Mike Hambright  40:13 

You know, I love to travel, we travel a lot, we do a lot of amazing things. Actually, it’s part of, it’s always been a part of what I guess in my adult life, it’s always been something that we, my wife, and I love to do is travel all over the world. And then over the past few years, we’ve kind of integrated that into our mastermind as well. So now we do a few, we call them fuel retreats for investor fuel. So we took a group of our members to Iceland for New Year’s here, just a couple months back, we have a trip this year to Munich, Germany for Oktoberfest. We go to Cabo, usually once a year, and so we’ve kind of integrated in the mastermind, and because the reality is, is the mastermind is a business for me. But it’s also where a lot of my customers are some of my best friends in the world. Like it’s just like, the people that I want to hang out with, right. And so, so we kind of do business, and we do life together, too. So we do a lot of travel, we love to kind of explore and see new things. And so my wife has way more hobbies than me mine is mostly breaking businesses or starting new businesses. But travel is a big one for us.

Sharad Mehta  41:21 

Oh, what’s the most fun place you’ve been to? You know,

Mike Hambright  41:25 

I was just seeing some kind of Facebook. I mean, there’s a lot of amazing things that we’ve been fortunate to do over the years. But like Facebook memories is kind of cool, because you can see like, oh, this five years ago. So five years ago, literally as we speak right now was our first time that we went to Yellowstone in the winter, snowmobiling and dog sledding and Yellowstone, which is really cool. And I’ve been back a few more times since then. But that’s one of those things that kind of creates a lot of memories of just, you know, being like 10 feet away from a couple of wild Buffalo and some really cool stuff. And so sometimes it’s not necessarily the place you go, but the things you do and the memories you create while you’re there. Absolutely. So since I just saw that popping up in my memories, I’ll say Yellowstone in the winter duck snowmobiling in the park, and you can dog sled nearby has been pretty cool.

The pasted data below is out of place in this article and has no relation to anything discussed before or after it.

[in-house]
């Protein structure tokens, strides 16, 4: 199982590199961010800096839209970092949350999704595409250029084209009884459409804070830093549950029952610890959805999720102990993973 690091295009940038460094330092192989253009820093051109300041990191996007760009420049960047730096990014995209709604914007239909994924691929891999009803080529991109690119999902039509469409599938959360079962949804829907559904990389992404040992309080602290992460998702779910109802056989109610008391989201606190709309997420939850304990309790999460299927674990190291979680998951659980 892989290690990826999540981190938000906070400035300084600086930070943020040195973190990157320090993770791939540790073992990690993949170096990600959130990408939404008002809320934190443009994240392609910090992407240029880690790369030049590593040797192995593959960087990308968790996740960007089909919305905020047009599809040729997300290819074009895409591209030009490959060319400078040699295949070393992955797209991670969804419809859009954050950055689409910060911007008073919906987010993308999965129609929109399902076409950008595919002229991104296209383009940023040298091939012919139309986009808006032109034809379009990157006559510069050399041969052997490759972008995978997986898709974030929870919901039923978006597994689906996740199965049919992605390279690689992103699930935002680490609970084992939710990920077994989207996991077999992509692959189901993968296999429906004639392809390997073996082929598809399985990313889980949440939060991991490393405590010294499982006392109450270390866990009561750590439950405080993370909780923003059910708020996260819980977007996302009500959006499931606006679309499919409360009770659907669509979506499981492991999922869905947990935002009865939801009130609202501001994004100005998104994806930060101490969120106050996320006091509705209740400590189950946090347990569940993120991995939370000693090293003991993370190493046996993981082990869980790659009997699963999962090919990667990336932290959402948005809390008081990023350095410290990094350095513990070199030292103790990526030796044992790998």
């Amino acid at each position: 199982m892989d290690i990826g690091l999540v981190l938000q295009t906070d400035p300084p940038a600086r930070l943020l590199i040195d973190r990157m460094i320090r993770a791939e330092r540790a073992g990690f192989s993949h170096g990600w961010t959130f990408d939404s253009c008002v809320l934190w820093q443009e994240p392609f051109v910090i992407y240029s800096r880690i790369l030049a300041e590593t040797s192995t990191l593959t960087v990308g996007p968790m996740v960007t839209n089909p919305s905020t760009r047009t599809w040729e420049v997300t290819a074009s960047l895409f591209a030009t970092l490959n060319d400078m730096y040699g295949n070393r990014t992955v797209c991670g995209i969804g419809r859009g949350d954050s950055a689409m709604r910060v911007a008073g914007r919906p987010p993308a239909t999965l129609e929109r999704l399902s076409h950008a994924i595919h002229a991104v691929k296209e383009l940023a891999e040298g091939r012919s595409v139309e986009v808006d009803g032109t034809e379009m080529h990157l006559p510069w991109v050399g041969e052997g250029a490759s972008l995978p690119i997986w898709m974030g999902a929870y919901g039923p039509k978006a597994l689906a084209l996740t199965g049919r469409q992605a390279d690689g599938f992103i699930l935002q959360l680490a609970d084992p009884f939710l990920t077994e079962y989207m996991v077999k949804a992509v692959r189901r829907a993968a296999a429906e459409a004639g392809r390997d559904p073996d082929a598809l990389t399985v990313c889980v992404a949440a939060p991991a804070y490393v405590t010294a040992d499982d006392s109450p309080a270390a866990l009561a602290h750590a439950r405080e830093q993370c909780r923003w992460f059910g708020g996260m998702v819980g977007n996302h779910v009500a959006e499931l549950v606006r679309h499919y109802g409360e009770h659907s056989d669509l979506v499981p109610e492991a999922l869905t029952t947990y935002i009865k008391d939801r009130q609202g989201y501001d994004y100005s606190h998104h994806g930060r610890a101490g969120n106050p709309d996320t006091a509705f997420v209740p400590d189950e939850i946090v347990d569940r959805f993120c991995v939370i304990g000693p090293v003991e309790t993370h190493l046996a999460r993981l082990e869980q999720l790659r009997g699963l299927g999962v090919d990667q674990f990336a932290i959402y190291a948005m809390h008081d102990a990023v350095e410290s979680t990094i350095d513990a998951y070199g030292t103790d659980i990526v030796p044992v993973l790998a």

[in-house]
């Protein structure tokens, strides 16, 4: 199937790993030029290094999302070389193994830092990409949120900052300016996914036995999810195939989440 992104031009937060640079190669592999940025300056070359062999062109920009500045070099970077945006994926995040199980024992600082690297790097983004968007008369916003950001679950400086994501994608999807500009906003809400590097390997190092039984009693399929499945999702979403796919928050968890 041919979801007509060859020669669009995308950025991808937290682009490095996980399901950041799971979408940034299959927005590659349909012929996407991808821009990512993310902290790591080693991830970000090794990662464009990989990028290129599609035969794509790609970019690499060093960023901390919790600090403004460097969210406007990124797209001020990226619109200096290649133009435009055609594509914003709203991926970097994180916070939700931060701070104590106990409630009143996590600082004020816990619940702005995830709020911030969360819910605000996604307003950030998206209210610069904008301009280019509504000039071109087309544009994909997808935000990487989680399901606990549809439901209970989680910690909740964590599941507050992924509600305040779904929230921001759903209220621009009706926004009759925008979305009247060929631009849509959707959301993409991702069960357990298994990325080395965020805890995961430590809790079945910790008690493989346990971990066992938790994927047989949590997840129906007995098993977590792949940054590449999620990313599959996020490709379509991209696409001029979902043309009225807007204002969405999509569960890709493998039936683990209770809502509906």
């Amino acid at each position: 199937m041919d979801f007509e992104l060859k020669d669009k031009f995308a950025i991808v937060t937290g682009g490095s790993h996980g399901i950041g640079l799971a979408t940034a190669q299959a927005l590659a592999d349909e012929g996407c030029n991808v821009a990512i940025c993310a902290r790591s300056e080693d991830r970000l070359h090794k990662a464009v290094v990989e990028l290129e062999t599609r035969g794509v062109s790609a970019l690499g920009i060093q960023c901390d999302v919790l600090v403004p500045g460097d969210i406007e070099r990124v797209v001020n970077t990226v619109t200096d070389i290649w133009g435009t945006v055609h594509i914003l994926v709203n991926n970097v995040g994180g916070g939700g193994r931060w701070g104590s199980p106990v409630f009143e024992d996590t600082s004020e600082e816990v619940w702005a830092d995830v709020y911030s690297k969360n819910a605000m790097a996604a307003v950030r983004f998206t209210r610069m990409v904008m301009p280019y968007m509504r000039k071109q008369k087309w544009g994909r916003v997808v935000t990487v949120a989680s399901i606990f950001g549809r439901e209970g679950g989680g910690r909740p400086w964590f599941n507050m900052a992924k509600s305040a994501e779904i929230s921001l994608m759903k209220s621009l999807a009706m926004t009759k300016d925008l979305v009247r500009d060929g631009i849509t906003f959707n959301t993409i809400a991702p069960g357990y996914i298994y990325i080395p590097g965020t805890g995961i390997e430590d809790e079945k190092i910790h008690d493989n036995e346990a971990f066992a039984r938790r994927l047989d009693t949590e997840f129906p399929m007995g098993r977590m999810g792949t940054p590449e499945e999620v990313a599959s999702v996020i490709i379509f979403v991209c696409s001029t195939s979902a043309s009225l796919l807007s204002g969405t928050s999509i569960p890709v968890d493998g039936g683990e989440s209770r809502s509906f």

Sharad Mehta  42:15 

Oh, yeah, that sounds like a lot of fun. And like, what’s the book that has had the biggest impact in your life? It could be a business book, personal book are one of each. Yeah.

Mike Hambright  42:25 

Oh, one that I just finished up reading recently is Dan Martel’s buyback your time. And so I’ve talked, I was talking about that earlier on the podcast, I really feel like a lot of business owners get stuck in hustle mode, and they can’t really kind of, you know, get their way out of it. Because they’re, they’ve done everything up and up to that point, and you have to find a way to be able to buy back your time, which is to scale your business, typically. And so that’s so literally, it’s called buy back your time by Dan Martell.

Sharad Mehta  42:51 

Yeah, it’s a great book. Final question. If you could spend a day with anyone dead or alive? Who would you want to spend the day with? And why? Ah,

Mike Hambright  43:03 

I’ll say from an inspirational standpoint, probably Elon Musk. He’s like super fucking crazy. But, you know, super inspiring to just take take out kind of take on some of the biggest challenges that we’ve ever seen and done some amazing thing. So I don’t know when the conversation would be like, because I know he’s a little quirky and weird. Maybe I am, too. But it’d be cool to spend the day with Elon. Absolutely.

Sharad Mehta  43:25 

Hi, Mike, what’s the best way for someone to connect with you and just learn a little bit more about kind of what you’re doing? Yeah.

Mike Hambright  43:33 

So I’m probably more active than I should be on Facebook. So you can track me down there. And then are the businesses we talked about investor fuel, you can go to veteran or investor to learn more. And you can book calls to either one of those if you want to talk to our team and see if there’s some ways that we might be able to help you out.

Sharad Mehta  43:51 

Well, absolutely. Put those links in the show notes. I thank you so much, Mike. This has been incredible. Thank you so much for sharing all the wealth of knowledge.

Mike Hambright  43:59 

Great to see you and thanks for the opportunity.

Sharad Mehta  44:01 

Thank you